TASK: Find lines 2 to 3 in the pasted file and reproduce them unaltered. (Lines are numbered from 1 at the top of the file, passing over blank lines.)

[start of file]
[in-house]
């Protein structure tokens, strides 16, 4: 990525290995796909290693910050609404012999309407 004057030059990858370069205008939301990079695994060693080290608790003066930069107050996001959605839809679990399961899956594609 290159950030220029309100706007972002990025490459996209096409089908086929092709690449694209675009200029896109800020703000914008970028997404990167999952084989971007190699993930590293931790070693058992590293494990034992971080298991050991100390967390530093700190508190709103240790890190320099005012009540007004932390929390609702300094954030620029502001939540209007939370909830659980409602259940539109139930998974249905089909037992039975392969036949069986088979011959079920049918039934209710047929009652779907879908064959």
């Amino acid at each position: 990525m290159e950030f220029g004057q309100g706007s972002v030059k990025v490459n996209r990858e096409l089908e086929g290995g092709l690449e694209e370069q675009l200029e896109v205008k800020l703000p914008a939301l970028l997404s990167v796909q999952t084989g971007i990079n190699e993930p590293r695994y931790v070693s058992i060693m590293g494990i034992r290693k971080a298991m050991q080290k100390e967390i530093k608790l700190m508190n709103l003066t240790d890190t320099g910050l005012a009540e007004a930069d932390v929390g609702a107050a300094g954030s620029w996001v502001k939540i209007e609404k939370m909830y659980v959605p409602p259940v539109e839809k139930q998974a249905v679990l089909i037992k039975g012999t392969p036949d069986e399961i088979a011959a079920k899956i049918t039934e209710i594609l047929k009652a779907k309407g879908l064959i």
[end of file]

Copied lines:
């Protein structure tokens, strides 16, 4: 990525290995796909290693910050609404012999309407 004057030059990858370069205008939301990079695994060693080290608790003066930069107050996001959605839809679990399961899956594609 290159950030220029309100706007972002990025490459996209096409089908086929092709690449694209675009200029896109800020703000914008970028997404990167999952084989971007190699993930590293931790070693058992590293494990034992971080298991050991100390967390530093700190508190709103240790890190320099005012009540007004932390929390609702300094954030620029502001939540209007939370909830659980409602259940539109139930998974249905089909037992039975392969036949069986088979011959079920049918039934209710047929009652779907879908064959």
């Amino acid at each position: 990525m290159e950030f220029g004057q309100g706007s972002v030059k990025v490459n996209r990858e096409l089908e086929g290995g092709l690449e694209e370069q675009l200029e896109v205008k800020l703000p914008a939301l970028l997404s990167v796909q999952t084989g971007i990079n190699e993930p590293r695994y931790v070693s058992i060693m590293g494990i034992r290693k971080a298991m050991q080290k100390e967390i530093k608790l700190m508190n709103l003066t240790d890190t320099g910050l005012a009540e007004a930069d932390v929390g609702a107050a300094g954030s620029w996001v502001k939540i209007e609404k939370m909830y659980v959605p409602p259940v539109e839809k139930q998974a249905v679990l089909i037992k039975g012999t392969p036949d069986e399961i088979a011959a079920k899956i049918t039934e209710i594609l047929k009652a779907k309407g879908l064959i």